Pregnancy-Safe Skin Care Ingredients, According to Experts

If you're wondering what ingredients are safe to use on your skin during pregnancy, we turned to the experts to learn more.

<p>Eva-Katalin/Getty Images</p>

Eva-Katalin/Getty Images

Medically reviewed by Kim Nichols, M.D.

During pregnancy, your body goes through many changes. You likely expect to see your breasts grow or to potentially experience morning sickness and food aversions. But pregnancy affects your body in many ways, one of which includes your skin, ranging from unfamiliar acne to newfound stretch marks. These side effects appear because of shifts in hormone levels and the speed at which your body grows to accommodate your developing baby.

While there's a plethora of skin care products on the market, some of these products are not safe to use when you have a baby on the way. We spoke with two dermatologists for insight on pregnancy-safe skin care, so you can be sure to select the right products for the conditions you're facing while expecting.

How Does Your Skin Change During Pregnancy?

You may see a variety of skin changes when you are expecting. Of course, every pregnancy is different, and some people may experience more skin changes than others. The following are some common types of skin conditions that arise while expecting:

Dry or Oily Skin

Some people’s skin becomes itchy and dry, while others’ may get oily and prone to acne. You might even see dry, flaky skin in some areas, like your belly and thighs, and oily skin in other areas, like your face and chest.

Shifting hormones, specifically an increase in androgens, are responsible for these types of skin changes. “Hormonal changes can increase oil production, leading to breakouts,” says Anna Chacon, MD, a board-certified dermatologist based in Miami, Florida.

Pigmentation Changes

Your skin may get darker in certain areas. Your areolas may darken and you may see a dark line running vertically down from your belly button, known as the linea negra. It’s also possible to observe dark splotches on your face or other parts of your body, called melasma

Skin darkening is also caused by rising hormone levels. Increased estrogen, progesterone, prolactin, and more can cause certain areas of the skin to appear darker. Your skin also becomes more sensitive to the sun, so sun exposure could potentially lead to melasma even if you don’t normally experience sunlight reactions.

Spider or Varicose Veins

Varicose veins are bluish-colored veins that usually appear on your legs. Spider veins can be red or purple, and they branch out like little spiders.

Increased blood volume during pregnancy can cause both spider and varicose veins. “Increased blood circulation can cause these veins to become more visible,” says Dr. Chacon. Spider veins may fade after you have your baby, while varicose veins are generally there to stay.

Stretch Marks

Stretch marks are essentially scars on the top layer of your skin. These scars appear when your skin stretches faster than usual. You may see stretch marks on your belly, breasts, thighs, or elsewhere during pregnancy. “As the stomach continues to grow during pregnancy, one of the most common skin changes are stretch marks,” says Ashley Magovern, MD, board-certified dermatologist, and medical director of Dermstore.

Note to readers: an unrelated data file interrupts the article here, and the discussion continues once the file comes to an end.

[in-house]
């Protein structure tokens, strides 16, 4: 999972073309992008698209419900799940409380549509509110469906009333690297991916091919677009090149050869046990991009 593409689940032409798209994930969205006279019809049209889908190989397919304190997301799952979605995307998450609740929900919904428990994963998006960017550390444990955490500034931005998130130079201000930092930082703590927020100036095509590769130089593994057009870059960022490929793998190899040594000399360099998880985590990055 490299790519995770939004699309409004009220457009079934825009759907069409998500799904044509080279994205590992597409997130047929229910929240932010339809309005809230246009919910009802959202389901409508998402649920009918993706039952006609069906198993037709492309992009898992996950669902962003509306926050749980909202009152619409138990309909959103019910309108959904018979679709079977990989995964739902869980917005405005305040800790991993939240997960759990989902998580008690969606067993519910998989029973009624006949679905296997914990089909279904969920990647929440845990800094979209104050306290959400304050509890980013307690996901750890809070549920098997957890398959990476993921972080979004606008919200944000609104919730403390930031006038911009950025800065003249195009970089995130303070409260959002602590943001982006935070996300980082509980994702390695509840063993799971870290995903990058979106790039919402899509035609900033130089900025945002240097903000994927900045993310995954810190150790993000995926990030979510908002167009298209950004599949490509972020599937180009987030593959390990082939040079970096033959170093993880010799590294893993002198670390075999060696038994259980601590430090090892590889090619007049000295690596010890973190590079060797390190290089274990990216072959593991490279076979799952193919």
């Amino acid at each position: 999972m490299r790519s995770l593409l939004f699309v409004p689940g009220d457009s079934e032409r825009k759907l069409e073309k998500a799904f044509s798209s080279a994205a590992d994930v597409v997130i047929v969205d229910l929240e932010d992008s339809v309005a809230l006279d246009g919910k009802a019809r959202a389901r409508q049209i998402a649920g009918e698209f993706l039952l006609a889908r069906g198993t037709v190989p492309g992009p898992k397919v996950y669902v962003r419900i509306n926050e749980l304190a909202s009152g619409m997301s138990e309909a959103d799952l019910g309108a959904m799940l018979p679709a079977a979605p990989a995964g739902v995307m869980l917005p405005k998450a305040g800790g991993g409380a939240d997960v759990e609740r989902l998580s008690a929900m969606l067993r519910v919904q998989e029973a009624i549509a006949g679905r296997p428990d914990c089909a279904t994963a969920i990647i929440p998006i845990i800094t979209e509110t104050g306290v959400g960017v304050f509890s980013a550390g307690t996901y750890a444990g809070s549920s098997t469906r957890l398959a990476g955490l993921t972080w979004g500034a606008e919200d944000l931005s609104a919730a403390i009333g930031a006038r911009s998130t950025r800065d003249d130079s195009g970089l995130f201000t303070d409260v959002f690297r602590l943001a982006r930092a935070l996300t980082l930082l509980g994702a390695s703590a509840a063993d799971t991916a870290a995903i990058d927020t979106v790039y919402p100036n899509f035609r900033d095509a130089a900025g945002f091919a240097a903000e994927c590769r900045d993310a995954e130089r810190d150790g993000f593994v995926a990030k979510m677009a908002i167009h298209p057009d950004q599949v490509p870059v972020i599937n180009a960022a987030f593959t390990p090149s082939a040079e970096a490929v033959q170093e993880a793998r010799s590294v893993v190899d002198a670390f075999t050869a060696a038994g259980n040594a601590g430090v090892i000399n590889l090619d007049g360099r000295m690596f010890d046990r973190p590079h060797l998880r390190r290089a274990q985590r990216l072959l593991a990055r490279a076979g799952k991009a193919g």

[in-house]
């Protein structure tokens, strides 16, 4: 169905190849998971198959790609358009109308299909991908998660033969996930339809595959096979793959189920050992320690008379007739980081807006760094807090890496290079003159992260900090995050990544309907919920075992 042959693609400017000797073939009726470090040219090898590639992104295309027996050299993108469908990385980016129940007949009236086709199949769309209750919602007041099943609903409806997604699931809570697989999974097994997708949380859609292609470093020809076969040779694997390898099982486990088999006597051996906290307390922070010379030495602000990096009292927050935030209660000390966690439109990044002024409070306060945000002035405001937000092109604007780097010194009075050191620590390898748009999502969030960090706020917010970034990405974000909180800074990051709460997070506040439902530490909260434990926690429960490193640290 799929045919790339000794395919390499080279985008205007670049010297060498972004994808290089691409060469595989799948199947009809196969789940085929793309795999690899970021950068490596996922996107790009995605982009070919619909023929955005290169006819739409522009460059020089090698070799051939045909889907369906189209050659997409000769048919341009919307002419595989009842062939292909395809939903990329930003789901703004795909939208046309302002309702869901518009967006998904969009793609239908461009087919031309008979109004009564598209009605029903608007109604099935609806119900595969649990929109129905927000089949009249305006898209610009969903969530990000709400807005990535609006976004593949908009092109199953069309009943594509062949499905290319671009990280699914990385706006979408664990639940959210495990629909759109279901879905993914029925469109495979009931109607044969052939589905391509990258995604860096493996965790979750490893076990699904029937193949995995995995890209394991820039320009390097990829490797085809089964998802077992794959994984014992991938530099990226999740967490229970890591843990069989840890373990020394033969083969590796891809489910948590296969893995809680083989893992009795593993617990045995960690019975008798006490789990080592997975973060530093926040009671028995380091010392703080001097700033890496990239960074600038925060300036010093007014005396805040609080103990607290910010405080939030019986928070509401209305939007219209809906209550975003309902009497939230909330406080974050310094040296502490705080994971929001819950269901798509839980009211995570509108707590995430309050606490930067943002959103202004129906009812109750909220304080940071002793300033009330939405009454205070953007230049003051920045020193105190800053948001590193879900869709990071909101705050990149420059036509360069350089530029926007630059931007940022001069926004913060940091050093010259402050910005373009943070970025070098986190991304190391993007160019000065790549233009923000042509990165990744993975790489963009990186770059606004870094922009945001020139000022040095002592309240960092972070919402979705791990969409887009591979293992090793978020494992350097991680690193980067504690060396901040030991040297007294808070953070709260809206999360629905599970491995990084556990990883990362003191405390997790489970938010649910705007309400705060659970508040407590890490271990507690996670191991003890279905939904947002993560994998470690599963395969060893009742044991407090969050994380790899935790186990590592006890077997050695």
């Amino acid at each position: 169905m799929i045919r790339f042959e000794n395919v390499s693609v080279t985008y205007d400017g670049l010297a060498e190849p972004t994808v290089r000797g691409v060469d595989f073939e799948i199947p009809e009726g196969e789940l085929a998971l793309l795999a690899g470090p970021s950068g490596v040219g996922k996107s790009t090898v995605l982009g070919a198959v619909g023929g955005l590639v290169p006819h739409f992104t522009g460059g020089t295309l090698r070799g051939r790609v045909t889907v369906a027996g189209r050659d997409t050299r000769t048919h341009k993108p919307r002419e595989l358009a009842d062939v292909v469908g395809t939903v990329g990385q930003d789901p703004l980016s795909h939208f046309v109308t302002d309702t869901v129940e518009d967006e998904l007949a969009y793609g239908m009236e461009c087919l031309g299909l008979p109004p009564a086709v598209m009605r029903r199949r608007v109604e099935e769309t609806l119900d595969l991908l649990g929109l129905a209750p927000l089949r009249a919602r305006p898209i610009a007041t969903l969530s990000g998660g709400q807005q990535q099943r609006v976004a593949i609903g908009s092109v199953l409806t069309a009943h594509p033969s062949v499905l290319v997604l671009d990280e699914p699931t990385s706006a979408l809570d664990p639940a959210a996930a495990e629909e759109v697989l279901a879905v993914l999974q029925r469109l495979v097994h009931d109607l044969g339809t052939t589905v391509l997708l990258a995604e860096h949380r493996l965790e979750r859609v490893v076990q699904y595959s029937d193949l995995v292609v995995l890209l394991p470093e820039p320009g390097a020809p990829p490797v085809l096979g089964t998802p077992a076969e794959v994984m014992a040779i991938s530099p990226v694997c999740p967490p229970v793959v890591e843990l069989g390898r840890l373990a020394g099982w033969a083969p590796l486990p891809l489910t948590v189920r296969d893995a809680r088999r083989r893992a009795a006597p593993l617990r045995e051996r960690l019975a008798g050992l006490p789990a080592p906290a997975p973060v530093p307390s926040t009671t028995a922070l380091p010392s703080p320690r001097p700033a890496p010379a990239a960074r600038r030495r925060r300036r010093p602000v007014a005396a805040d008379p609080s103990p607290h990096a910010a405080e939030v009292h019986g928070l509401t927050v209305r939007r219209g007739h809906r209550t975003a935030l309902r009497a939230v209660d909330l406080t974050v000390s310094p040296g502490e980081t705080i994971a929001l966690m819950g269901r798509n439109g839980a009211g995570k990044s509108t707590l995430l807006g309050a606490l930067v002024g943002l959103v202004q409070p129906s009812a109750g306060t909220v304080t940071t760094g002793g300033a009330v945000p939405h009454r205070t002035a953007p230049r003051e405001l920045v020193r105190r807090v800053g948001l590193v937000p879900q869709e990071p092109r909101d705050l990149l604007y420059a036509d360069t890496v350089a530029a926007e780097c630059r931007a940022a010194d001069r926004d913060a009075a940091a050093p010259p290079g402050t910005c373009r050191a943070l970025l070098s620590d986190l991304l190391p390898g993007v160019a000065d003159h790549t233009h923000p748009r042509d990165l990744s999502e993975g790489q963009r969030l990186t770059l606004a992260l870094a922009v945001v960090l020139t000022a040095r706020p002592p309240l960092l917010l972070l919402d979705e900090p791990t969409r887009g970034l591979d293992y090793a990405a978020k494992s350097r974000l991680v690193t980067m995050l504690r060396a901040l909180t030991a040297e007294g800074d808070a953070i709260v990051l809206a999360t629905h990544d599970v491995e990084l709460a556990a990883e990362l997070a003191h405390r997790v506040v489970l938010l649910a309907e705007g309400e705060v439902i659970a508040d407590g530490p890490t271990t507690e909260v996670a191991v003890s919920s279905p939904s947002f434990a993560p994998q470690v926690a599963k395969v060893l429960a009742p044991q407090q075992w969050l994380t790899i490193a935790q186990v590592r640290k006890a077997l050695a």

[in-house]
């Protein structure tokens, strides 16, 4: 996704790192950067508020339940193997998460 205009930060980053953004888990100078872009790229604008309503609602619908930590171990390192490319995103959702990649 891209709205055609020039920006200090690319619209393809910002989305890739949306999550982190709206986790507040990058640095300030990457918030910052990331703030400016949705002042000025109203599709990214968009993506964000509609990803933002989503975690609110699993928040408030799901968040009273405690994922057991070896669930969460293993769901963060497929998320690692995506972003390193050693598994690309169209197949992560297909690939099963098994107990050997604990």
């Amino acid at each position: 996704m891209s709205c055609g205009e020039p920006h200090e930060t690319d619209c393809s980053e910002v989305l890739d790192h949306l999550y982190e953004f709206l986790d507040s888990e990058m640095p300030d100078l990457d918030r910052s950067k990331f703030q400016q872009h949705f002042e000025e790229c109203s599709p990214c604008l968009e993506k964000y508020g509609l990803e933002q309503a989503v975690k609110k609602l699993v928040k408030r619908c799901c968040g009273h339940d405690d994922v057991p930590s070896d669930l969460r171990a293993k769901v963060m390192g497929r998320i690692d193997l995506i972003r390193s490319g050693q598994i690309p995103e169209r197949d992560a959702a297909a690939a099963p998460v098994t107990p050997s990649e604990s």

Stretch marks don’t go away on their own, but they typically fade to a light silvery color over time, rather than remaining red or purple like when they first appear.

Related: 5 Pregnancy Skin Problems and How to Treat Them

What to Look for in Pregnancy-Safe Skin Care

There are a few things you can do to prevent or reduce pregnancy-related skin conditions, but it’s very important to choose your products carefully. Some common skin care remedies are not safe for your developing baby. “When choosing skin care products during pregnancy, look for those labeled as pregnancy-safe or OB-GYN-approved,” says Dr. Chacon. “Opt for products that are hypoallergenic, paraben-free, and fragrance-free.”

Using a pregnancy-safe sunblock will help reduce the effects of melasma. While there are not currently any specific recommendations for what types of ingredients to avoid from the American Dermatological Association, it may be best to err on the side of caution. Look for a mineral-based sunblock, which includes zinc oxide and titanium dioxide.

The best way to combat acne is to wash your face daily and avoid using oil-based makeup or facial products. “Look for retinol alternatives including glycolic acid azelaic acid,” says Dr. Magovern. “I like recommending products with glycolic acid because I know that almost immediately you will see a healthier, brighter, smoother complexion.”

If your skin is extra dry, on the other hand, it’s important to drink plenty of water and use a good moisturizer. This will also help prevent or reduce the appearance of stretch marks, particularly if you start applying the product early in pregnancy. “Opt for hydrating ingredients like hyaluronic acid as well as natural soothing ingredients like shea butter,” says Dr. Magovern.

What Skin Care Ingredients Should Pregnant People Avoid?

Some of your favorite skin care products may be off-limits while you’re carrying a fetus. Notably, retinol is a no-no. Studies indicate that retinol or retinoids may cause birth defects.

It is also advisable to stay away from high doses of salicylic acid, hydroquinone, and chemical sunscreens. You should always talk to a health care provider before starting any new skin regimens during your pregnancy.

Skin Care Products That Experts Recommend

Here are some of our expert dermatologists’ top picks for skin care products that are safe to use during pregnancy:

Related: The 2023 Parents Best Skin Care for Kids Awards

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Read the original article on Parents.